Free Has A Cost

Are free learning creation tools creating scrap learning?

A while ago Jane Hart, founder of the Centre for Learning and Performance Technologies (C4LPT), released her now annual list of top tools for workplace learning http://c4lpt.co.uk/top100tools/analysis/  This list is defined as “tools used for training, for creating e-learning, for social collaboration and performance support.” Her analysis and insights are useful for anyone interested in industry trends. Running Training Like a Business 2.0 is focused on optimizing the organizations of skilled builders, not reviewing content creation tools.  However, there was a takeaway we thought worthy of a quick note.

What jumped out at us right away was the large percentage of free or consumer tools that were included.  Over 50% of the top 25 tools fall into this category.   Demonetization of learning tools is an important trend to watch.  While this appears as a positive for budgets it offers other challenges for L&D organizations.  When things become inexpensive, it often lowers the bar to utilization.  All one has to do is look at the music industry for insight on how this trend impacts markets. Two decades ago, when a band had to spend weeks in an expensive studio in order to produce an album, the quality of the songs were carefully selected and the promotional plan to drive sales well thought out.  When a band can go into a basement and produce a similar quality product over a weekend, the bar is dramatically lowered. Perhaps there is a correlation to the amount of scrap learning in today’s corporate curricula and the inexpensive availability of the tools for production.  Just because we can does not always mean we should.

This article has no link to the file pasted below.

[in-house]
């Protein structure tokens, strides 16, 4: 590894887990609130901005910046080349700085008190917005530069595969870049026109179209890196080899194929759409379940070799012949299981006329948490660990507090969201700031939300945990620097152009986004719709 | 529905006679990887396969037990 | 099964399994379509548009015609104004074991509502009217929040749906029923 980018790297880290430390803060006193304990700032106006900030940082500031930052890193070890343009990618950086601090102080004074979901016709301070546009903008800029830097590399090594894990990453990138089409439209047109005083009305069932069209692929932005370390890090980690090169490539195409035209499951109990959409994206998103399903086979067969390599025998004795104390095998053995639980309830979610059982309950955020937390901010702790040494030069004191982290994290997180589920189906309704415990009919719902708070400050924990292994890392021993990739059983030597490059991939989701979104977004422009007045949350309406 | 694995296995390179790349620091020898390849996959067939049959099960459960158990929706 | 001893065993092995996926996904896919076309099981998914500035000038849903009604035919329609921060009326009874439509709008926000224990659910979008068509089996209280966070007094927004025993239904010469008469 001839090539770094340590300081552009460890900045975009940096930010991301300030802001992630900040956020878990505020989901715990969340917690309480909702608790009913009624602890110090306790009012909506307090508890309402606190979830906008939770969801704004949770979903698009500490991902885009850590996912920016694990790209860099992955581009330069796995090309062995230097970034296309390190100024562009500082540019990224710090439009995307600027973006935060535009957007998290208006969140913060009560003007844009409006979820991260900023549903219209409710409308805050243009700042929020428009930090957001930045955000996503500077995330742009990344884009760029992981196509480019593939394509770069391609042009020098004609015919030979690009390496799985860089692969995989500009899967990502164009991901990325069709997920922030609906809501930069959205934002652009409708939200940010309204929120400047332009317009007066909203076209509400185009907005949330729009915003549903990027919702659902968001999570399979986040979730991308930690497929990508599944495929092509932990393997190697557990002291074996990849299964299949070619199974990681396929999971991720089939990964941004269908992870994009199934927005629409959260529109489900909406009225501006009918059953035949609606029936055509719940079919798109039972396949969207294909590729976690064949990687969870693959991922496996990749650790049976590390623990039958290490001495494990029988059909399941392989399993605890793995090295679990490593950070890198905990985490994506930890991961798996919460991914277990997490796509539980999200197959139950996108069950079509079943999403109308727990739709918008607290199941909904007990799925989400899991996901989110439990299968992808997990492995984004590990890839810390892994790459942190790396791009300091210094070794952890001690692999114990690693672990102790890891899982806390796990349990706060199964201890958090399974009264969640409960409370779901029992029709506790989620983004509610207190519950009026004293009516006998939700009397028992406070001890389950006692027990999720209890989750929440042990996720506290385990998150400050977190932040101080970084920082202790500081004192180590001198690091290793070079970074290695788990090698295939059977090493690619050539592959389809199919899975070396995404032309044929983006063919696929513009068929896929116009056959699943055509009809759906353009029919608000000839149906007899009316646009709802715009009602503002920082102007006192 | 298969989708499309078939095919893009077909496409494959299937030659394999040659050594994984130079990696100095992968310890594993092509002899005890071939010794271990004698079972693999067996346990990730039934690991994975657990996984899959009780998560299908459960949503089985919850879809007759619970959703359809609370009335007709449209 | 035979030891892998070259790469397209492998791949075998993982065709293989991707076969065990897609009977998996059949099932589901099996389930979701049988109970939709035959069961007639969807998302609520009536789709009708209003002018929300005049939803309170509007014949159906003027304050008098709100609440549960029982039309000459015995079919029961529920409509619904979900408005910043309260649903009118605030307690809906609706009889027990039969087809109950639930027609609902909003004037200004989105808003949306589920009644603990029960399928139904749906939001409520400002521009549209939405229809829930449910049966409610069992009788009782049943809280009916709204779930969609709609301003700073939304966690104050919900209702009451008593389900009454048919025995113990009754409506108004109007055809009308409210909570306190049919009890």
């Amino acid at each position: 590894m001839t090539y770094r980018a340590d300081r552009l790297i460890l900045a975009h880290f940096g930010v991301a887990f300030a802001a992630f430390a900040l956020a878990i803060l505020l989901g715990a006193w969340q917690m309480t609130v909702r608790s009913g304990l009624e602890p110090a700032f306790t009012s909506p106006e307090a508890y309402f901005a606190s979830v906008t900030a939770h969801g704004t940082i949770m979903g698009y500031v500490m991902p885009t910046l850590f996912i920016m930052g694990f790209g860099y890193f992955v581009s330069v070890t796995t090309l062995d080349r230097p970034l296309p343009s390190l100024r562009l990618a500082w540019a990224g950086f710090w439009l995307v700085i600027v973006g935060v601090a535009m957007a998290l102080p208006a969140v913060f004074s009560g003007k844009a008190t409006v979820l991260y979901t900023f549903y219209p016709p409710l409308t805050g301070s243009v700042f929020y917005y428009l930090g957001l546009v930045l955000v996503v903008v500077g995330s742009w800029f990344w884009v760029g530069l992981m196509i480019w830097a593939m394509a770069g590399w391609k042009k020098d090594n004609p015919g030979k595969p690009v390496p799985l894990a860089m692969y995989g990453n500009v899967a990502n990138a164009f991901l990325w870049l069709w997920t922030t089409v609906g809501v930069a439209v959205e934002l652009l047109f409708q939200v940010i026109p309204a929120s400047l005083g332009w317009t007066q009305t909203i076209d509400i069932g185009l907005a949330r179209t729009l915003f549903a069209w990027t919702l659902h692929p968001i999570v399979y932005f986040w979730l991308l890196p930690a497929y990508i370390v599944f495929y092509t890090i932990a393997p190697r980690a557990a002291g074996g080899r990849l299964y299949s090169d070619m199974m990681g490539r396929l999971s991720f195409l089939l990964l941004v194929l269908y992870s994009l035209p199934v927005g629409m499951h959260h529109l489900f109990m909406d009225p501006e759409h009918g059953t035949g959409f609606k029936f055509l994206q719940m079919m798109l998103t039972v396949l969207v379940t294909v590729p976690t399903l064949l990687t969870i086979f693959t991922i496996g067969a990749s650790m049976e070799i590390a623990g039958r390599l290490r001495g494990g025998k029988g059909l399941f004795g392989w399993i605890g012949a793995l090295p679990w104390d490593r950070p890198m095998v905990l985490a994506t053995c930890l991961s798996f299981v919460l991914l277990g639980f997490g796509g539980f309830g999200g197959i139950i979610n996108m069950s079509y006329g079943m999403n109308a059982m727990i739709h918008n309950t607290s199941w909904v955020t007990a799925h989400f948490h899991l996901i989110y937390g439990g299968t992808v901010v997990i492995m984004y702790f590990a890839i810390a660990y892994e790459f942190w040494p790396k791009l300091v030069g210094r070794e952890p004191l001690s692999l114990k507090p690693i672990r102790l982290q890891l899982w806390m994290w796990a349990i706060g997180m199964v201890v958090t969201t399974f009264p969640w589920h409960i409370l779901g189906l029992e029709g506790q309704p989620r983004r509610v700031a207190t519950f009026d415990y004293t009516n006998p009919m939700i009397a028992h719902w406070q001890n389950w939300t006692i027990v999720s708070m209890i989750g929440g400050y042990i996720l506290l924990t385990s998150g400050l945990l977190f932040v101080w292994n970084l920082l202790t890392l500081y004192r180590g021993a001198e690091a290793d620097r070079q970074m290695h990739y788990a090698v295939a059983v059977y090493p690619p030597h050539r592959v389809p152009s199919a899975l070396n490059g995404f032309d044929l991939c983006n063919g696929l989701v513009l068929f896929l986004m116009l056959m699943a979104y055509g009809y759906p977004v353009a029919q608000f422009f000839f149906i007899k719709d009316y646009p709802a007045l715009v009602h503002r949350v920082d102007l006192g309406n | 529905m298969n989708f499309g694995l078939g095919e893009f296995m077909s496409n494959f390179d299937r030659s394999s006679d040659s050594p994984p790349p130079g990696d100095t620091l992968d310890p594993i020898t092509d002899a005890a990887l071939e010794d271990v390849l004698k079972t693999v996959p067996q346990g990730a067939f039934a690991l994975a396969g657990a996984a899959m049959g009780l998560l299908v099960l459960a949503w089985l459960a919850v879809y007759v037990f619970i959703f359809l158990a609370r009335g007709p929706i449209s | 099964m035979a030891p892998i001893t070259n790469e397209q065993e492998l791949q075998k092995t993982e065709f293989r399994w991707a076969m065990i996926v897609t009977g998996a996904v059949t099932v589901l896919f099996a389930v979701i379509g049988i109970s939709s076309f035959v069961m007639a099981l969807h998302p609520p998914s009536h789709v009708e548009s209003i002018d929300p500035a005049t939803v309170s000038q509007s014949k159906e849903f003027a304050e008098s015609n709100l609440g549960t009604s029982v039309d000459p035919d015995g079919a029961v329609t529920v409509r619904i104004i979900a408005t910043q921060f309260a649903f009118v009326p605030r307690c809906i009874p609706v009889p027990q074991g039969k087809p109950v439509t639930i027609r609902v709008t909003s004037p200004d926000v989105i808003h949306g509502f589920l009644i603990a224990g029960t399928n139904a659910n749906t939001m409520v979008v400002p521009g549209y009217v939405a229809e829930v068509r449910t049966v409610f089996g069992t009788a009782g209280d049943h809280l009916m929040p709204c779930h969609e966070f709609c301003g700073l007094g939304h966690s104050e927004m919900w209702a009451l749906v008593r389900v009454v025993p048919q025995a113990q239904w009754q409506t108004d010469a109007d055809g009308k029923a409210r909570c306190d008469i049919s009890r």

When Running Training Like A Business was released, the digitization of learning had just begun.  Companies were shipping CD-ROMS around and the online industry consisted of Lynda and scant others. The ability to digitize learning is now readily available to everyone. Learning professionals’ control over content is no longer reinforced by the barrier to production. And for learning professionals themselves, budget no longer limits the ability to develop new content.  In this new digitized and democratized learning environment what is the role for L&D? The music labels have been trying to figure that question out for over a decade with no clear solution emerging. Hopefully L&D will fare better.

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